FREE CONSULTATION

New York’s No-Fault Laws and the Serious Injury Threshold

a schematic of the human knee

What is a No-Fault State?

Several states, including New York, operate under a “no-fault” system for car accidents. In a no-fault state, the automotive insurance policy providing coverage for the vehicle in which someone is injured is responsible for covering the cost of medical treatment for injuries sustained during the accident, regardless of who is determined to be at fault for the accident.

In compliance with New York laws, each driver must carry Personal Injury Protection (PIP), or No-Fault insurance, that provides a minimum coverage of $50,000 per person, per accident. This PIP mandate aims to help injured drivers and passengers heal as quickly as possible by covering the cost of necessary medical expenses and can also provide reimbursement for lost wages up to a certain amount per month.

How Does the No-Fault System Work in New York?

To recover compensation after a car accident in New York, you must first file a claim with the proper insurance company within 30 days of the date of the accident. This is true even if the other driver was at fault for the accident.

Although no-fault insurance will provide coverage for the cost of your medical treatment and economic loss, the no-fault system in New York does not provide for compensation for you for your non-economic losses, such as pain and suffering. To recover compensation for your non-economic losses from the at-fault driver, you must meet New York State Insurance Law’s “serious injury” threshold.

The Serious Injury Threshold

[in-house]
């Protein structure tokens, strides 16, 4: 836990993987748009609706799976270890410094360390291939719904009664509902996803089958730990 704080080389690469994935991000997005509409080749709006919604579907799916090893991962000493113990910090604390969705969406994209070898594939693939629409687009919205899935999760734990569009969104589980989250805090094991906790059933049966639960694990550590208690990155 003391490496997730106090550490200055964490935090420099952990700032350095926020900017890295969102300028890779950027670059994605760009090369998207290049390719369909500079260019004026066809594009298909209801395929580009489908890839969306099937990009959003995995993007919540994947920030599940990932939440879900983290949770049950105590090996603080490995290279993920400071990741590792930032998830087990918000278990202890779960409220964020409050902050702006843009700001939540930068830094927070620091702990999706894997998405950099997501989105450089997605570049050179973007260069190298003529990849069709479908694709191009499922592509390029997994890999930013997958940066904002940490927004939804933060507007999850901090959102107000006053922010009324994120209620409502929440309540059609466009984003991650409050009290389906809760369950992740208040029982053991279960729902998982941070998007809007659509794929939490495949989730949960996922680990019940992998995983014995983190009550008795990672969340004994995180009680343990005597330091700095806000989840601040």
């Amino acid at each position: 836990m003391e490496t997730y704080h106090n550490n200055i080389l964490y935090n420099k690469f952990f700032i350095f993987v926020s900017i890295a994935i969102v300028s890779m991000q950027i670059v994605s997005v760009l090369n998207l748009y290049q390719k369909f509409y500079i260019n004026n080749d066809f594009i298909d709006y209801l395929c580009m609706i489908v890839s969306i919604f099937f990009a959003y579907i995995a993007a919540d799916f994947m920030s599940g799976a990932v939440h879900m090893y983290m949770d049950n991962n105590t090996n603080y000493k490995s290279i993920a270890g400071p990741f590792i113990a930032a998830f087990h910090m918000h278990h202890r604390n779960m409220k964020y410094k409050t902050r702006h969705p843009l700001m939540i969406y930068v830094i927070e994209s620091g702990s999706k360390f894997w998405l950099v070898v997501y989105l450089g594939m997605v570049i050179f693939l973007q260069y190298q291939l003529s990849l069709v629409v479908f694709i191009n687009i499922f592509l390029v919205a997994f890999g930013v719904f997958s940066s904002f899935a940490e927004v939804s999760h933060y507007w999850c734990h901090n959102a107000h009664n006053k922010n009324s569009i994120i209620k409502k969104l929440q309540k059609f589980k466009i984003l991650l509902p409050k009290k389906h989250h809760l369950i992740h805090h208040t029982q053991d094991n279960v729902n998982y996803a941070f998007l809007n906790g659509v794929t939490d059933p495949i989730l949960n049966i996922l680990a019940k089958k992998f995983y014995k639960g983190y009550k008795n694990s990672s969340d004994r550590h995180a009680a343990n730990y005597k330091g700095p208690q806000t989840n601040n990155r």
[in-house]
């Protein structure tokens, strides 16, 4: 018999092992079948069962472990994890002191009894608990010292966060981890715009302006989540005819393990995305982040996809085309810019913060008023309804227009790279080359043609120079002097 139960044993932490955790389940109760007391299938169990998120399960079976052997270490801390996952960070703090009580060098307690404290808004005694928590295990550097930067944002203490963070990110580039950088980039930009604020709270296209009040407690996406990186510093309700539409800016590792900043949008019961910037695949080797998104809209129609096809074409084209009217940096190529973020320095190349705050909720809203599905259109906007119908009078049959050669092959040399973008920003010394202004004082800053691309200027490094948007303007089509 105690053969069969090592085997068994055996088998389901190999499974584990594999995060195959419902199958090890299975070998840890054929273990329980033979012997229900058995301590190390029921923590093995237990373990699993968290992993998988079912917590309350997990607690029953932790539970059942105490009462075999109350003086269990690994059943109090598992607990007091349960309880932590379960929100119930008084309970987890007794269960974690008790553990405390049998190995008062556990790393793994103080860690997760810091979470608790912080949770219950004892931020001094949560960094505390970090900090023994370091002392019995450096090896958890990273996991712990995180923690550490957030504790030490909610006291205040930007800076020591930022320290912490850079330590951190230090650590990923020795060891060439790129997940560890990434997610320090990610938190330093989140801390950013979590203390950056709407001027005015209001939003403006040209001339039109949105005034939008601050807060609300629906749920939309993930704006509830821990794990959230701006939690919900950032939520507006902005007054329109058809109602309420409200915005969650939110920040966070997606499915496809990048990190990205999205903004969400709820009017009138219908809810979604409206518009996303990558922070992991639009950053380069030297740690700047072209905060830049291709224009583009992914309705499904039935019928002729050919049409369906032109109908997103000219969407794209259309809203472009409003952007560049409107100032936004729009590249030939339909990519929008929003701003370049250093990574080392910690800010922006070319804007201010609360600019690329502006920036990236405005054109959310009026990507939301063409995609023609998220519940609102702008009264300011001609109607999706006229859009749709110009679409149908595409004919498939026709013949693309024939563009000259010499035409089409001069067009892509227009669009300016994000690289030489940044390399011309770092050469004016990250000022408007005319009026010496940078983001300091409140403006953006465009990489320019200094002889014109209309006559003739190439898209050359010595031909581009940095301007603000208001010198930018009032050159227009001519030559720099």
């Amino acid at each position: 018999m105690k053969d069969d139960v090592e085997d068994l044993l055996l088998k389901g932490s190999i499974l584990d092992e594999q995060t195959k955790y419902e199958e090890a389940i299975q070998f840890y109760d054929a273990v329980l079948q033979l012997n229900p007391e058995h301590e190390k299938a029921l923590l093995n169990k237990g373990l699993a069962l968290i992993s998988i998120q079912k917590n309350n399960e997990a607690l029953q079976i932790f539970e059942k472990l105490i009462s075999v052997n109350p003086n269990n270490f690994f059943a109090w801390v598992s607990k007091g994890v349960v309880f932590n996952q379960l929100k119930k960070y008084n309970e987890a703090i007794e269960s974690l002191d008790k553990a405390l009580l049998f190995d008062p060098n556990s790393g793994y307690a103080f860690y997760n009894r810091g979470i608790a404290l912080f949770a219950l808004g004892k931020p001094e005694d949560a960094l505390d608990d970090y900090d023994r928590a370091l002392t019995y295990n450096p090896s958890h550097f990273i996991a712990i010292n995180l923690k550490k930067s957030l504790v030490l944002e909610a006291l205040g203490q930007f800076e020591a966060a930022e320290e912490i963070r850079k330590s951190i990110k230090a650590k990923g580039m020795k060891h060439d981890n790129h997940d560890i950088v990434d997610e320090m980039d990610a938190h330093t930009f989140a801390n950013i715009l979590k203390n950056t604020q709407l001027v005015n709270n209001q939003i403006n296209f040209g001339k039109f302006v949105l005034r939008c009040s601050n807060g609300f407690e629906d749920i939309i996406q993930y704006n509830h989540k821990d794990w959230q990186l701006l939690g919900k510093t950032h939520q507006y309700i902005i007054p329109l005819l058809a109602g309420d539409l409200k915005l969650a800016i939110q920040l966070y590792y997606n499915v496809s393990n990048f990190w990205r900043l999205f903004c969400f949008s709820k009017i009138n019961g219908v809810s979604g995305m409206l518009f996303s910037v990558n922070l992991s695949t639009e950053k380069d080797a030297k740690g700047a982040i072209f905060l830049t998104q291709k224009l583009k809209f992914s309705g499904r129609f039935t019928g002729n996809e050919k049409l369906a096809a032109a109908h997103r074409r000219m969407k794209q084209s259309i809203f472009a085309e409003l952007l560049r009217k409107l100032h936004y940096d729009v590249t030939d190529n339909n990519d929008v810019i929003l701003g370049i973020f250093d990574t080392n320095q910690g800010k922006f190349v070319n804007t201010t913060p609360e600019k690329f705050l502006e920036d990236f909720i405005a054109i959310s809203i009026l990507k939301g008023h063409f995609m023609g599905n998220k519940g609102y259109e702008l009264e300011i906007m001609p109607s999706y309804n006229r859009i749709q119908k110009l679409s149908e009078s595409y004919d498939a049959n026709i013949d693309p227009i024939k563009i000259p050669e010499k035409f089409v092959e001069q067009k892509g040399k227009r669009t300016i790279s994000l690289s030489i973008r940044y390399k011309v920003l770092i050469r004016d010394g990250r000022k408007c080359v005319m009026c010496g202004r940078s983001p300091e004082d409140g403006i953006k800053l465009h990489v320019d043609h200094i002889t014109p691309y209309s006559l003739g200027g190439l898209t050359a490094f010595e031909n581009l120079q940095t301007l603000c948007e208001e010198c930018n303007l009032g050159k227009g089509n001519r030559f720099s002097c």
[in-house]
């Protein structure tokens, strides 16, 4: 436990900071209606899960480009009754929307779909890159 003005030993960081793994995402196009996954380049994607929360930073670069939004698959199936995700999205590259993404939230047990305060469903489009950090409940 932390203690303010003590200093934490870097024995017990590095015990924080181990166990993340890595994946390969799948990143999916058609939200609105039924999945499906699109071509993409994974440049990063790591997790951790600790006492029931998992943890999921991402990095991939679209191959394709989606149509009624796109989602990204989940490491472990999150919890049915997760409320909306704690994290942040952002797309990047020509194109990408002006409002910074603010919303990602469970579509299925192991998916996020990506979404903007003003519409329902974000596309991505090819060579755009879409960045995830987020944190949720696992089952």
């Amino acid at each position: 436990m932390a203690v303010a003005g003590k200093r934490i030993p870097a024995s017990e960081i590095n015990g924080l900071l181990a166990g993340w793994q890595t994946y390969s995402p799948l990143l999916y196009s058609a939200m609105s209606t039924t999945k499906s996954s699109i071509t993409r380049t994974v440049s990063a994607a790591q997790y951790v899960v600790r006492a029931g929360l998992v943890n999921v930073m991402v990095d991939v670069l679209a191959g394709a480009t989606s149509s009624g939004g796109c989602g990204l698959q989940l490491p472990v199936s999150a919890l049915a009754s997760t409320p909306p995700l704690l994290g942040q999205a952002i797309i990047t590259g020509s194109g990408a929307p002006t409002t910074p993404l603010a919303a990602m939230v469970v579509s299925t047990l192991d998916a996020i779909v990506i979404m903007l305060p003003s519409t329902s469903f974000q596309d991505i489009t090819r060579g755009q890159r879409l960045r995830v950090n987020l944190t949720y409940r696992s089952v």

The serious injury threshold is a legal requirement that must be met to bring a meritorious lawsuit against the at-fault driver. To meet the serious injury threshold, you must have sustained a “serious injury” as defined under the law. A serious injury under the law, includes the following:

  • Death, dismemberment, or significant disfigurement;
  • Fracture;
  • Loss of a fetus;
  • Permanent loss of use of body organ, member, function or system;
  • Permanent consequential limitation of use of a body organ or member;
  • Significant limitation of use of a body function or system;
  • Results in a qualified medical professional’s determination that you have suffered an injury or impairment of a non-permanent nature which prevents you from performing substantially all of the material acts which constitute your usual and customary daily activities for not less than 90 days during the first 180 days immediately following your accident.

In addition, if your economic losses are greater than $50,000, your injury is likely to meet this threshold.

Buffalo Car Accident Attorneys

If you’ve been seriously injured in a car accident, it’s important to call an experienced car accident attorney right away. The team at Richmond Vona, LLC helps car accident victims throughout the Buffalo area recover compensation for injuries caused by negligent drivers.

Schedule a free consultation today to discuss your legal options by calling (716) 500-5678 or filling out this short form.

SHARE

GET A FREE CONSULTATION
Your Future Is Worth Fighting For

"*" indicates required fields

Name*
This field is for validation purposes and should be left unchanged.

CATEGORIES

RECENT UPLOADS

How to Navigate Slip and Fall Cases in Buffalo

Understanding New York’s Bike Helmet Law

Speed Humps: How To Get One On Your Street In The City Of Buffalo

Scroll to Top